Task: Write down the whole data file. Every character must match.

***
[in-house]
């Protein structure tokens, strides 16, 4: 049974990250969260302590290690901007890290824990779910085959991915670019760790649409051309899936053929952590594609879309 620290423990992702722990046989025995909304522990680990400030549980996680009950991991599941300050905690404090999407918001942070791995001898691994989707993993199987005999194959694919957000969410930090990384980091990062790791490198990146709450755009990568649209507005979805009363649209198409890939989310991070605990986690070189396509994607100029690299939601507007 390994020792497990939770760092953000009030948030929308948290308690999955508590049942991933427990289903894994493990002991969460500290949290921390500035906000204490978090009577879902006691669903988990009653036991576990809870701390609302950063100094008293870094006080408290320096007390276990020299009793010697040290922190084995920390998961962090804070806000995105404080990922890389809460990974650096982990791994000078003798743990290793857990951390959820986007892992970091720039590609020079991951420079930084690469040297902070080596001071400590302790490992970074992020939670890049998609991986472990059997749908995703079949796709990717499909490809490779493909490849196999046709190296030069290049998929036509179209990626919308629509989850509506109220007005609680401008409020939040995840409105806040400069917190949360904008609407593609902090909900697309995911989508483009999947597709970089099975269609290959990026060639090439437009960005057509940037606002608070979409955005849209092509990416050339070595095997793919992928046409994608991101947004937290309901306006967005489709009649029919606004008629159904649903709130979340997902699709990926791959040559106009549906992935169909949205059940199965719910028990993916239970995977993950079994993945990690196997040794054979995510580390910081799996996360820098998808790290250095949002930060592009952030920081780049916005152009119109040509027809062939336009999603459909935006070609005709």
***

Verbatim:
[in-house]
């Protein structure tokens, strides 16, 4: 049974990250969260302590290690901007890290824990779910085959991915670019760790649409051309899936053929952590594609879309 620290423990992702722990046989025995909304522990680990400030549980996680009950991991599941300050905690404090999407918001942070791995001898691994989707993993199987005999194959694919957000969410930090990384980091990062790791490198990146709450755009990568649209507005979805009363649209198409890939989310991070605990986690070189396509994607100029690299939601507007 390994020792497990939770760092953000009030948030929308948290308690999955508590049942991933427990289903894994493990002991969460500290949290921390500035906000204490978090009577879902006691669903988990009653036991576990809870701390609302950063100094008293870094006080408290320096007390276990020299009793010697040290922190084995920390998961962090804070806000995105404080990922890389809460990974650096982990791994000078003798743990290793857990951390959820986007892992970091720039590609020079991951420079930084690469040297902070080596001071400590302790490992970074992020939670890049998609991986472990059997749908995703079949796709990717499909490809490779493909490849196999046709190296030069290049998929036509179209990626919308629509989850509506109220007005609680401008409020939040995840409105806040400069917190949360904008609407593609902090909900697309995911989508483009999947597709970089099975269609290959990026060639090439437009960005057509940037606002608070979409955005849209092509990416050339070595095997793919992928046409994608991101947004937290309901306006967005489709009649029919606004008629159904649903709130979340997902699709990926791959040559106009549906992935169909949205059940199965719910028990993916239970995977993950079994993945990690196997040794054979995510580390910081799996996360820098998808790290250095949002930060592009952030920081780049916005152009119109040509027809062939336009999603459909935006070609005709």